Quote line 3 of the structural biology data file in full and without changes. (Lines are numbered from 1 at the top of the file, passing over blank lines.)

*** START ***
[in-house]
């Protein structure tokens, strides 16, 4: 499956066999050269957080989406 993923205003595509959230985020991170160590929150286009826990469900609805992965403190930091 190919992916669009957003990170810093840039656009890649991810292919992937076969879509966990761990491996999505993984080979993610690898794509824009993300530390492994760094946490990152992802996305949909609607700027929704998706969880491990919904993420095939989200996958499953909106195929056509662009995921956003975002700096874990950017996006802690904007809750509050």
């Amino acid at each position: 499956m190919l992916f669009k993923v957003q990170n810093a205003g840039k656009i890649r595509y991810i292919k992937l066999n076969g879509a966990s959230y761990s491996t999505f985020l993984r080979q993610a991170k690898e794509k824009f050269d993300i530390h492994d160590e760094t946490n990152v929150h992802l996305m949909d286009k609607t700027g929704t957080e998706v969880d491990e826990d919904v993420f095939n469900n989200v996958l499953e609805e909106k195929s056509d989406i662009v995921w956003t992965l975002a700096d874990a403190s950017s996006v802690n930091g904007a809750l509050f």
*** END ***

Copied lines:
């Amino acid at each position: 499956m190919l992916f669009k993923v957003q990170n810093a205003g840039k656009i890649r595509y991810i292919k992937l066999n076969g879509a966990s959230y761990s491996t999505f985020l993984r080979q993610a991170k690898e794509k824009f050269d993300i530390h492994d160590e760094t946490n990152v929150h992802l996305m949909d286009k609607t700027g929704t957080e998706v969880d491990e826990d919904v993420f095939n469900n989200v996958l499953e609805e909106k195929s056509d989406i662009v995921w956003t992965l975002a700096d874990a403190s950017s996006v802690n930091g904007a809750l509050f």